Gen Z Activists
Shutterstock/Lomb

The word socialism in America has become twisted to mean anti-democratic. You’ll hear conservative arguments from groups like The Heritage Foundation saying that socialism is a utopian fantasy that is destined to devolve into dictatorship. It should be noted that this is the same group behind Project 2025, a conservative think tank project that proposes policies like unitary executive theory, a controversial constitutional interpretation that argues the president should have total power over the executive branch.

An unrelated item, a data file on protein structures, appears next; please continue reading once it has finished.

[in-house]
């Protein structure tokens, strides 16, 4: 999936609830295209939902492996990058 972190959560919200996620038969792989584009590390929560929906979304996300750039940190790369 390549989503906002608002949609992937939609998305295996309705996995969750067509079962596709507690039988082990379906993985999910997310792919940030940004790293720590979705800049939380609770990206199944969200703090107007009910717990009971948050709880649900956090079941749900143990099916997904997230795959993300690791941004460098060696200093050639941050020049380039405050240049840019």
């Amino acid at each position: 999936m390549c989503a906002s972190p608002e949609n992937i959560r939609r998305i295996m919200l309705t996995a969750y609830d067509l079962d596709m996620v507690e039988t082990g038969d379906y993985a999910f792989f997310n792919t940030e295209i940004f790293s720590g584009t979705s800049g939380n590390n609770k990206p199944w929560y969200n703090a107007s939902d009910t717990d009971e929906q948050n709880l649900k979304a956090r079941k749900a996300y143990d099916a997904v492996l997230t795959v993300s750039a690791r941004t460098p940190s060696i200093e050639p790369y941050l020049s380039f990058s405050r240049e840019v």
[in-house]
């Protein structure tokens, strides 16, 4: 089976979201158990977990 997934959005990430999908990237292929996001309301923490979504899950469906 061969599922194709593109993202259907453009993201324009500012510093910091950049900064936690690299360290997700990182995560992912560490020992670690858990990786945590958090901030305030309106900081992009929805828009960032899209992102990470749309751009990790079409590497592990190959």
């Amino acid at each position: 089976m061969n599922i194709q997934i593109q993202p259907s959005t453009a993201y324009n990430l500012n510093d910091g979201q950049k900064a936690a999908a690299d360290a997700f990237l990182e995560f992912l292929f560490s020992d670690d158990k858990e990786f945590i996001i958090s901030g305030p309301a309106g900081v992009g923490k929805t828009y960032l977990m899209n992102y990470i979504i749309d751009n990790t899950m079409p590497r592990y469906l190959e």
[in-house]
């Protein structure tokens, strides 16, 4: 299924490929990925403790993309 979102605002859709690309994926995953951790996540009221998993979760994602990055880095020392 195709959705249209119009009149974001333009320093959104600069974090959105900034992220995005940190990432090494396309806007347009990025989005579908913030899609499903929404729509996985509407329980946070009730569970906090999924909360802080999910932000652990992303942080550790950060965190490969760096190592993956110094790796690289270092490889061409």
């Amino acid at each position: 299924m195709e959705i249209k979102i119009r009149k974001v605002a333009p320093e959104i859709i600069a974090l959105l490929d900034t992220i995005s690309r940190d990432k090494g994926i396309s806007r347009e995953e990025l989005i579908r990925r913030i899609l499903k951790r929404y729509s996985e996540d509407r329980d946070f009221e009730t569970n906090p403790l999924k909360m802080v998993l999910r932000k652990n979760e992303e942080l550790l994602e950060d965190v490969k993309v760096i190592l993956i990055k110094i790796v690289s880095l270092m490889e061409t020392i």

Regardless of arguments for or against socialism, America’s concept of it has been heavily informed, and, in some cases like Debs, even persecuted and censored by greater powers.

Written By

I am a 26 year old grad student interested in politics, basketball, literature, and cooking.

1 Comment

1 Comment

  1. Arieh Lebowitz

    February 3, 2024 at 9:47 pm

    “The Eugene V. Debs Museum is the former house of Eugene V. Debs and Katherine Metzel Debs. After changing hands for many years, it was purchased in 1962 by a small group of Terre Hautians who had a strong admiration for Debs. It is now owned and operated by the Debs Foundation as a free museum.”